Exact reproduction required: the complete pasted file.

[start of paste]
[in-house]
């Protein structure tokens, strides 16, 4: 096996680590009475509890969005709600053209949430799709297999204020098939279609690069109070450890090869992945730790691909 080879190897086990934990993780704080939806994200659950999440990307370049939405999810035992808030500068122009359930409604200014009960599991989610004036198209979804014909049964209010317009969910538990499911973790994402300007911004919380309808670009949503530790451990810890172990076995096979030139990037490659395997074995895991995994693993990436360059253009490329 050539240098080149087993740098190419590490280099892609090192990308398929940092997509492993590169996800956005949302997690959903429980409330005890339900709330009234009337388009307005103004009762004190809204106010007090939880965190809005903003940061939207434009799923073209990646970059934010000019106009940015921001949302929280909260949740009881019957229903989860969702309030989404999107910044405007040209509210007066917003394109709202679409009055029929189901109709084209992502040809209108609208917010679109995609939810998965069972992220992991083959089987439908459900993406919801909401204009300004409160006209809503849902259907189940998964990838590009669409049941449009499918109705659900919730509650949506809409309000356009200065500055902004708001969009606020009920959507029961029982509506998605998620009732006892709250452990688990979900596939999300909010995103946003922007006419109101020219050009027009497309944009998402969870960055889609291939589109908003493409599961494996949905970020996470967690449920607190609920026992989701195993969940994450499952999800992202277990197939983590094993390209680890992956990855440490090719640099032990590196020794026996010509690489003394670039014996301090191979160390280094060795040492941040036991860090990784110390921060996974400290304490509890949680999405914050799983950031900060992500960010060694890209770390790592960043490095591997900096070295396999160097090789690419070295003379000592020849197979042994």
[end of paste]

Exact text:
[in-house]
């Protein structure tokens, strides 16, 4: 096996680590009475509890969005709600053209949430799709297999204020098939279609690069109070450890090869992945730790691909 080879190897086990934990993780704080939806994200659950999440990307370049939405999810035992808030500068122009359930409604200014009960599991989610004036198209979804014909049964209010317009969910538990499911973790994402300007911004919380309808670009949503530790451990810890172990076995096979030139990037490659395997074995895991995994693993990436360059253009490329 050539240098080149087993740098190419590490280099892609090192990308398929940092997509492993590169996800956005949302997690959903429980409330005890339900709330009234009337388009307005103004009762004190809204106010007090939880965190809005903003940061939207434009799923073209990646970059934010000019106009940015921001949302929280909260949740009881019957229903989860969702309030989404999107910044405007040209509210007066917003394109709202679409009055029929189901109709084209992502040809209108609208917010679109995609939810998965069972992220992991083959089987439908459900993406919801909401204009300004409160006209809503849902259907189940998964990838590009669409049941449009499918109705659900919730509650949506809409309000356009200065500055902004708001969009606020009920959507029961029982509506998605998620009732006892709250452990688990979900596939999300909010995103946003922007006419109101020219050009027009497309944009998402969870960055889609291939589109908003493409599961494996949905970020996470967690449920607190609920026992989701195993969940994450499952999800992202277990197939983590094993390209680890992956990855440490090719640099032990590196020794026996010509690489003394670039014996301090191979160390280094060795040492941040036991860090990784110390921060996974400290304490509890949680999405914050799983950031900060992500960010060694890209770390790592960043490095591997900096070295396999160097090789690419070295003379000592020849197979042994």